We collect information about the general practice workforce directly from practices using a live, online collection tool. The completeness and coverage of the data collection has improved since we first collected wMDS in September 2015, but nonetheless there are still some data quality considerations.
There are some practices where all the provided data for a staff group is of poor quality and has to be removed. We calculate estimates for headcount and full-time equivalence for those practices which did not provide valid and/or complete data for one or more staff groups; this could be due to poor data quality or no submitted data.
To produce estimates for incomplete or missing data, we use the valid data submitted by the other practices during the reporting period, along with information about their registered patient population. Our estimation methodology takes the practice patient populations into account to address potential issues that could arise if the practices providing no data or poor-quality data were not of a typical or average size. We know the registered patient counts for 98-99% of practices and use the average registered patient count of a practice’s Sustainability and Transformation Plan (STP) area where this information is not available.
We produce our estimates as follows:
- For every job role and STP, we calculate a ratio of FTE per registered patient. This uses the total FTE and registered patient count for all the practices that supplied valid data.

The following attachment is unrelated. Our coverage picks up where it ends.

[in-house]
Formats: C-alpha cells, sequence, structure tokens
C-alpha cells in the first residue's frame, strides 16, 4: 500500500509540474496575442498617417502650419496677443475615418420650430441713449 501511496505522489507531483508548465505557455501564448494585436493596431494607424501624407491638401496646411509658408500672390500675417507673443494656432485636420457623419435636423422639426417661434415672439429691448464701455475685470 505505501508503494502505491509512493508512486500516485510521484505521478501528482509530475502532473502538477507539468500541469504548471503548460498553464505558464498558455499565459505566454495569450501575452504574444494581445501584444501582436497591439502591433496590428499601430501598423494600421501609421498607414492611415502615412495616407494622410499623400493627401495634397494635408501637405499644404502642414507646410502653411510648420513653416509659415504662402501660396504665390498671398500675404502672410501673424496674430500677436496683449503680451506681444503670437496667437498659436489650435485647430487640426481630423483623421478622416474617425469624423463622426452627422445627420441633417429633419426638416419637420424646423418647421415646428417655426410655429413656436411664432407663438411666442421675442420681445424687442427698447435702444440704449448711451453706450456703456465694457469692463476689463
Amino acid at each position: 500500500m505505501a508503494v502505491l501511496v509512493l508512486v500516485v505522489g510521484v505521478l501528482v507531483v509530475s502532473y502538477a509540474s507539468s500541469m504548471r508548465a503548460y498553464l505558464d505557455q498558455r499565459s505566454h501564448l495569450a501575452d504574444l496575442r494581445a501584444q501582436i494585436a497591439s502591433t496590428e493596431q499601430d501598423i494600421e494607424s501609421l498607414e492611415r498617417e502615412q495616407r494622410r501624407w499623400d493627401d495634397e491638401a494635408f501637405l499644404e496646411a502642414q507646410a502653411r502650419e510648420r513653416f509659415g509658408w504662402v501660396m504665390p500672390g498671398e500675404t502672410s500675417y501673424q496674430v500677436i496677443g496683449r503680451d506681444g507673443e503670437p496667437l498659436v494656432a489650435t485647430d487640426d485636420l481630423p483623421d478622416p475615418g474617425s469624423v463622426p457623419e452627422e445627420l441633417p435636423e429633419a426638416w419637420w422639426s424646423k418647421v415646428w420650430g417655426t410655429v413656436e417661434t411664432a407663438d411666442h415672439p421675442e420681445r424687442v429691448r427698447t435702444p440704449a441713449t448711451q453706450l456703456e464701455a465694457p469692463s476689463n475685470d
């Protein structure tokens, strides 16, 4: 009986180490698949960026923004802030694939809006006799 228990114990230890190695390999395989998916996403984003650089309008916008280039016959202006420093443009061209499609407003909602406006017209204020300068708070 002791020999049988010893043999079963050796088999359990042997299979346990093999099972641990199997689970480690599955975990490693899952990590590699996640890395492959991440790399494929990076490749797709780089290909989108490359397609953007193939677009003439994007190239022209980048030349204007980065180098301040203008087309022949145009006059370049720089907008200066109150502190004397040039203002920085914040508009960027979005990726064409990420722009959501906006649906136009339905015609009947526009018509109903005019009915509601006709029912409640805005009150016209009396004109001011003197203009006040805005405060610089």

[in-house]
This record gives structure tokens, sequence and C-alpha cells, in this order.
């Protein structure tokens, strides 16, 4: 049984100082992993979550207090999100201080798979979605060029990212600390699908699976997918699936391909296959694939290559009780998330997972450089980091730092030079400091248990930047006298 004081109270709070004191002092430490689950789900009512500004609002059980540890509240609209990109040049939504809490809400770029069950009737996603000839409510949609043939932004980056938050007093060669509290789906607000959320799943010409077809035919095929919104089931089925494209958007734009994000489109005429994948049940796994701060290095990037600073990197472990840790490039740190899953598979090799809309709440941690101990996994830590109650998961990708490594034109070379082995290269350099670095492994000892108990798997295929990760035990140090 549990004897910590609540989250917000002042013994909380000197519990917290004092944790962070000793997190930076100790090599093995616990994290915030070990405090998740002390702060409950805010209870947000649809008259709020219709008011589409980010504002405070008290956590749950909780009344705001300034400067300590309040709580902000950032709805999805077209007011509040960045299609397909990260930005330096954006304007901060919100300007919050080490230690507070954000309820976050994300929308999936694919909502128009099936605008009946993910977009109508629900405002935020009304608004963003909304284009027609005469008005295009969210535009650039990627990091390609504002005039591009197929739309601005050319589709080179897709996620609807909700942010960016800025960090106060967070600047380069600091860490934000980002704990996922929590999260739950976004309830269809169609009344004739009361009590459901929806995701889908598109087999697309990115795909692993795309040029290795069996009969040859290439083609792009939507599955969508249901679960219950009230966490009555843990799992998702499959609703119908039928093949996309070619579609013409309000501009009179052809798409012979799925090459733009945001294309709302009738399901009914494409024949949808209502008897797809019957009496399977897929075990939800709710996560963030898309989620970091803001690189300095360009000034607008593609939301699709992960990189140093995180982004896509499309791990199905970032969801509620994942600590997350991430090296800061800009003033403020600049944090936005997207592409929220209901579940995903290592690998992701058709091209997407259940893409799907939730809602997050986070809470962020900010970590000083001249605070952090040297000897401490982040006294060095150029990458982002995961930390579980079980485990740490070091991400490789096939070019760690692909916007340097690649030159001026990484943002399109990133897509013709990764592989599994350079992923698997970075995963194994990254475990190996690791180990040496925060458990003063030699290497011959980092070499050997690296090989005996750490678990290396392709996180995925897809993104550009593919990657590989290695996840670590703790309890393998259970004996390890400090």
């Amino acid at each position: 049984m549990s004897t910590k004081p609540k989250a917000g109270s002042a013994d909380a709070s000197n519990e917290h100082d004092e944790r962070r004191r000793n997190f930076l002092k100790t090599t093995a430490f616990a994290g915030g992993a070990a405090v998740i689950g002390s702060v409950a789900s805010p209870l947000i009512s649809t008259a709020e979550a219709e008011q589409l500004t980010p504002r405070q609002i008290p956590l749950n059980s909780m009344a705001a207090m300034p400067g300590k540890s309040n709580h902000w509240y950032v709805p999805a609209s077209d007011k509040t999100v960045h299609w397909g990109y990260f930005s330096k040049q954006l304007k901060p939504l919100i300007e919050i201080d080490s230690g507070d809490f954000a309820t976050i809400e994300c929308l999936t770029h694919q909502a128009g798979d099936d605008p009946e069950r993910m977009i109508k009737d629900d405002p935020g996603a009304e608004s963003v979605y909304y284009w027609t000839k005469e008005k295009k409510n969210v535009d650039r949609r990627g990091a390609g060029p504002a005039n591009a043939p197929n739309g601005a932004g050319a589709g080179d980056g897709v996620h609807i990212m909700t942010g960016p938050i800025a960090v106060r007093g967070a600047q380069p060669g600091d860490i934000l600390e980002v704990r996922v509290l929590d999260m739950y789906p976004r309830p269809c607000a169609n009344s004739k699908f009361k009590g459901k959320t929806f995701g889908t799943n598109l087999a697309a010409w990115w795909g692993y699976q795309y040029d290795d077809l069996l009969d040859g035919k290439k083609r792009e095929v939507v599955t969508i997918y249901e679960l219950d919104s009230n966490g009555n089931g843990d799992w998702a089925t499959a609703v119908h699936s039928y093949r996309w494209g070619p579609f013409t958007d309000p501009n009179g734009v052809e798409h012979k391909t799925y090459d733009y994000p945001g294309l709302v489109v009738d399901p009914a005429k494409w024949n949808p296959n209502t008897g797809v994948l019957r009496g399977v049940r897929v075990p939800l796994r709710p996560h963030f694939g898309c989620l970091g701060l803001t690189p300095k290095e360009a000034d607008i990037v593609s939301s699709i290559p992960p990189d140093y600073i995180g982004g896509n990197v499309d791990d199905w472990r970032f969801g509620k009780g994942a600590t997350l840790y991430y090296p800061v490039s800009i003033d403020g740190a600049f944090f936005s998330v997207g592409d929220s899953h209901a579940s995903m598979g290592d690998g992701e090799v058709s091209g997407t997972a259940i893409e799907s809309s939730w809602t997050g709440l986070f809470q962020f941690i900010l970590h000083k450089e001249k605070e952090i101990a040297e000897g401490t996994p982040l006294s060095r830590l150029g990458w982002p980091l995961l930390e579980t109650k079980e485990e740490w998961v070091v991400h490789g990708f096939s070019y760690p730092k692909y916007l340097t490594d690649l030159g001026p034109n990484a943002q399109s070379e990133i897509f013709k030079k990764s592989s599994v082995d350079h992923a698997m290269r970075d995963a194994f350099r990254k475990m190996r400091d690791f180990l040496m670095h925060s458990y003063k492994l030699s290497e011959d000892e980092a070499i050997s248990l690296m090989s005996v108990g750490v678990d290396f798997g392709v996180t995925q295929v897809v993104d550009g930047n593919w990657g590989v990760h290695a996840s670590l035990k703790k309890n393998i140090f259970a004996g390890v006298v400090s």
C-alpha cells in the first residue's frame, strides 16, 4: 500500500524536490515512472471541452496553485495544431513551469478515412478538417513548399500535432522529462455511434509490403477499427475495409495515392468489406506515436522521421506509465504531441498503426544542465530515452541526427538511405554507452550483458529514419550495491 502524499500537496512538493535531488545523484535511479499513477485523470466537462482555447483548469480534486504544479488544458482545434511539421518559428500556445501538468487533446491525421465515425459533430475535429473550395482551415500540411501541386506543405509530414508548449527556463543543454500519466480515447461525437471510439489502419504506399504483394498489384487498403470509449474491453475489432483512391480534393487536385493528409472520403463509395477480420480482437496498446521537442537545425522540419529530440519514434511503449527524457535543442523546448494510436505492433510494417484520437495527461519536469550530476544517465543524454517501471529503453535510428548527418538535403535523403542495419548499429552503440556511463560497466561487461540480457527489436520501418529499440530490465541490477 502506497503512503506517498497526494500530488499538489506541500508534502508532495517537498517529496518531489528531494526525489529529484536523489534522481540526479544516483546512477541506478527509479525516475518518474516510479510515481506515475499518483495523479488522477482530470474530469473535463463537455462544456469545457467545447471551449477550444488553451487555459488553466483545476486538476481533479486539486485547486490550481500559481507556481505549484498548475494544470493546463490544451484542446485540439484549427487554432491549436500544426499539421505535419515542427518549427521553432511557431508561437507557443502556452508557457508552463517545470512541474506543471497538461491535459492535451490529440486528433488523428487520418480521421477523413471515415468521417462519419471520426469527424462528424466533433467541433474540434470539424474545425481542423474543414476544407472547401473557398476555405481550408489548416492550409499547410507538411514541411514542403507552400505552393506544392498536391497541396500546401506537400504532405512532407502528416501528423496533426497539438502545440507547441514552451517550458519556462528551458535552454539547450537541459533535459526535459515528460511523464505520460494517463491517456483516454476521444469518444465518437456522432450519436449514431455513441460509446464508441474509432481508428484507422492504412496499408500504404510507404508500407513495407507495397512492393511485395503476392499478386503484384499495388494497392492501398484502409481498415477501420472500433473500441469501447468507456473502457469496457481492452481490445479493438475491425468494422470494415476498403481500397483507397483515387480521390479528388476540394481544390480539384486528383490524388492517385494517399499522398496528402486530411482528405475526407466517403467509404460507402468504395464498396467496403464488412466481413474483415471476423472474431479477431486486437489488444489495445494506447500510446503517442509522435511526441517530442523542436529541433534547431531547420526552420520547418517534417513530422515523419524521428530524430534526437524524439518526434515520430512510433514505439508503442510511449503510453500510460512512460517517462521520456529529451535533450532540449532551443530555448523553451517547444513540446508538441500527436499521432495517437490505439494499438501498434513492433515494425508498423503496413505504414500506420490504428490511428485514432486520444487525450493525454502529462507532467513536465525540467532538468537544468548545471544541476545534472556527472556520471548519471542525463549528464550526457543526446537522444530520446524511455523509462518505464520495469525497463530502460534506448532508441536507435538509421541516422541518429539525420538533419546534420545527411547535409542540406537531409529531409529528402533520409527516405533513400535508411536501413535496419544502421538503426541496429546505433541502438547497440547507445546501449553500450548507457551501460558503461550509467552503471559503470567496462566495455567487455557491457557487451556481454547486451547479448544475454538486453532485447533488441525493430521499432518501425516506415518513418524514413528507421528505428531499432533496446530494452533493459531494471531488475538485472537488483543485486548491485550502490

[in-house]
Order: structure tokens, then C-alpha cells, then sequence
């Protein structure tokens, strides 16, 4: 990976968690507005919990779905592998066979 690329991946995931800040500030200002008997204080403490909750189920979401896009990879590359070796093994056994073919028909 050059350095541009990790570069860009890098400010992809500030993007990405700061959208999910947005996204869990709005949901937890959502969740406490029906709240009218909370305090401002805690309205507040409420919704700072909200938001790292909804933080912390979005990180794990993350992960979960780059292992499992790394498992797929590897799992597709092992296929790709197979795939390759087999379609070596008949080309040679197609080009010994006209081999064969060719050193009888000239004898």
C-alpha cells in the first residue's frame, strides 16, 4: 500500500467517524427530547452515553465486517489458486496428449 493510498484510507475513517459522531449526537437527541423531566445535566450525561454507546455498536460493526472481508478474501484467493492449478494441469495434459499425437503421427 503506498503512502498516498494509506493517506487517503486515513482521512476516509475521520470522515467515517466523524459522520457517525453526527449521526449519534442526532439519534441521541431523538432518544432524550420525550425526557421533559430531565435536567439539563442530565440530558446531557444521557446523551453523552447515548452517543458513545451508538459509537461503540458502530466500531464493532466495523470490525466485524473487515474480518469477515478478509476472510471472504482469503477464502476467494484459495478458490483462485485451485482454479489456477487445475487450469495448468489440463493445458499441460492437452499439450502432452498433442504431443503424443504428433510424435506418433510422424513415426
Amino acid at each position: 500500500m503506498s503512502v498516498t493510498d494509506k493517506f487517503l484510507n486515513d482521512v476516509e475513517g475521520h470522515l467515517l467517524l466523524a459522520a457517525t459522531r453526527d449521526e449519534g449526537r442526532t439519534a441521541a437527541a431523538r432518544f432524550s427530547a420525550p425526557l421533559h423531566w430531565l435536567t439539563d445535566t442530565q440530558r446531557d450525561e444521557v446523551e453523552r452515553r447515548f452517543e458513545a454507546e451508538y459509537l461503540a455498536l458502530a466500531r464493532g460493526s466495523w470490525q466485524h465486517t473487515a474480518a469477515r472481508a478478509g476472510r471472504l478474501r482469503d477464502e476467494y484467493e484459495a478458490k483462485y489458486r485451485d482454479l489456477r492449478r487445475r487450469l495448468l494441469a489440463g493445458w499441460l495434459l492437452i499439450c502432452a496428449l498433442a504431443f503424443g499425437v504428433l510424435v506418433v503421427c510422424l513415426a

- We calculate FTE estimates at CCG-level by taking the STP job role ratio calculated in step (i) and multiplying it by the total registered patient count for all practices in that CCG that did not supply valid data for the applicable staff group.
- We use the same principles to calculate headcount estimates.
- We aggregate the estimates from CCG level to provide higher level figures at national and sub-national levels.
We produce estimates independently for each of the four staff groups (GPs, Nurses, Direct Patient Care and Admin/Non-clinical staff). This means that if a practice submits no data, or invalid data for a single staff group, their submission for the other three staff groups is still treated as valid.
For the Direct Patient Care staff group, using the same estimation methodology is not appropriate for the following reasons.
- Practices are more likely to be operating without Direct Patient Care staff. This is borne out by the fact the percentage of practices who do not record Direct Patient Care staff in NWRS is much higher than the other staff groups
- The introduction of Primary Care Networks means staff may be employed by the PCN instead. Estimating for them in general practice would therefore over-estimate this part of the primary care workforce
- This is the largest staff group in terms of number of job roles with 18, but no practices who submit information about DPC staff have records for every Direct Patient Care job role. The methodology can only estimate for all job roles within a staff group and so it is highly likely that this leads to overall over-estimation of DPC staff
- Estimation testing (see the Methodological Change Notice) showed erratic results for the DPC staff group, with large overestimates
To limit the degree of over-estimation of Direct Patient Care staff, where a practice has provided information about GPs, nurses and admin/non-clinical staff and only the Direct Patient Care staff group is missing, we do not calculate estimates for that practice. This alternative approach is based on an assumption that the majority of practices who provide information about three staff groups but not Direct Patient Care are likely to not employ Direct Patient Care staff.